The nonprofit relies on 170 volunteer teachers

Teri Walker of Oak Cliff started working at the Aberg Center for Literacy four years ago, and since then she has recruited dozens of our neighbors to be volunteers at the center.

“The thing that really drives this program are the people who are willing to get involved,” Walker says.

Hundreds of students come through the Aberg Center for Literacy at St. Matthew’s Cathedral on Ross Avenue every year. Most of them are learning English or preparing for a GED exam. The classes are free and include childcare.

The organization relies on two things to offer its services: individual donations and volunteers. One of those volunteers is Ron Durham of Oak Cliff. He started filling in for another teacher in 2009, and he was reluctant at first.

Ron Durham was reluctant to volunteer at first, but now he loves teaching at the Aberg Center for Literacy. Photo by Benjamin Hager

“I had never really taught, so I was a little concerned that I wouldn’t be qualified to teach,” he says. He taught a conversation class at Walker’s urging, and he found it was easy and fun. Teaching is a learning experience, Durham says.

“My students come from several countries — Korea, Ethiopia, Honduras, Guatemala, El Salvador, Mexico,” he says. “So I learn about their backgrounds and culture and about them as individuals.”

Volunteer Genny Rowley says she enjoys learning about her students’ cultures as well.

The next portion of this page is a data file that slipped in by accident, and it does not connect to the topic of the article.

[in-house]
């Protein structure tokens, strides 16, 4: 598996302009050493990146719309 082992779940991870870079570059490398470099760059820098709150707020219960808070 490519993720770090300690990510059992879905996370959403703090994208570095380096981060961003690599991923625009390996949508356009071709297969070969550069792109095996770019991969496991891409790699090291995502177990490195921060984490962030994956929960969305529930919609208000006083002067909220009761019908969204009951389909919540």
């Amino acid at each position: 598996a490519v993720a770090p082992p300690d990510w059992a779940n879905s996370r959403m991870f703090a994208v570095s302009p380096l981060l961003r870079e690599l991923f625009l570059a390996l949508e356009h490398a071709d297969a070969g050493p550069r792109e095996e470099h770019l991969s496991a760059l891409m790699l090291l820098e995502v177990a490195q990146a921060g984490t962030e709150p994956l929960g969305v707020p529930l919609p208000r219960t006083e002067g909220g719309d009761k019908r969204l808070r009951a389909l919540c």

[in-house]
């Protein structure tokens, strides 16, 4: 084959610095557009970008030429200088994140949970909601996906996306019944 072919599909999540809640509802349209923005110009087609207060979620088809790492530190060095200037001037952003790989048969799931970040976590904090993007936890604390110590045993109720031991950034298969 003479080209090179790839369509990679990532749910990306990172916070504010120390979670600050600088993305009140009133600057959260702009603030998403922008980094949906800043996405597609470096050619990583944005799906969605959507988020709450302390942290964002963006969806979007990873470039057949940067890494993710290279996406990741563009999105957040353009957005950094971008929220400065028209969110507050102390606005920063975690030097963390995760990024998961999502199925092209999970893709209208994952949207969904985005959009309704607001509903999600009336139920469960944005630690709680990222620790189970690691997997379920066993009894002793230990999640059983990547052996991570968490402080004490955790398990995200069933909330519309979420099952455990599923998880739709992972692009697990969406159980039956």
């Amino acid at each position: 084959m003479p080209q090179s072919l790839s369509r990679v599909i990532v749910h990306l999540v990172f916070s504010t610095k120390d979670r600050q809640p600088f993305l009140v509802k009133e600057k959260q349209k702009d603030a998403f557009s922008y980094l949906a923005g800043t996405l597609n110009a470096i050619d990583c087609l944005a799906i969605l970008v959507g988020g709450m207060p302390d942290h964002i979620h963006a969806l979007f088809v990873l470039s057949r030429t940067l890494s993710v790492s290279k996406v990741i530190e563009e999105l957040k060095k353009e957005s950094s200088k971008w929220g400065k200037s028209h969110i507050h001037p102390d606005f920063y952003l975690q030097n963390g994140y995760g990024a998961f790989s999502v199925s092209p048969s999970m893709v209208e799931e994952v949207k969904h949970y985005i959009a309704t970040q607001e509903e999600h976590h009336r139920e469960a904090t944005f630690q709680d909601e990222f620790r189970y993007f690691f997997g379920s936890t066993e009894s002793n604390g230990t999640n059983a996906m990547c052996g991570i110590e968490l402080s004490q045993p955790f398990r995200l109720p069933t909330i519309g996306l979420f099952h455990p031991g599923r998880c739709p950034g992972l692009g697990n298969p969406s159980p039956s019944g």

“It’s a conversation class, and we just talk about things that are going on in their lives, or we look through the newspaper and talk about things going on in the world,” she says.

Most volunteers at the center give similar testimony: It’s inspiring to be part of something so meaningful in other people’s lives. All of the students are there to make life better for themselves and their families.

“These students are so consistent and really determined,” Rowley says.

The center recently added childcare for students, and it’s not just babysitting. Childcare professionals come up with curriculum for the little ones. It costs about $1,200 per year, including childcare, to educate one student, Walker says. To help raise money, the center is adding a 10-week Spanish class taught by instructors from Richland College. The class costs $120 and will meet on Monday nights starting in January.

“So we’ll have students who are learning English and students who are learning Spanish all in the same place,” Walker says.

• For information on volunteering, or to enroll in Spanish classes, contact or 214.826.6501.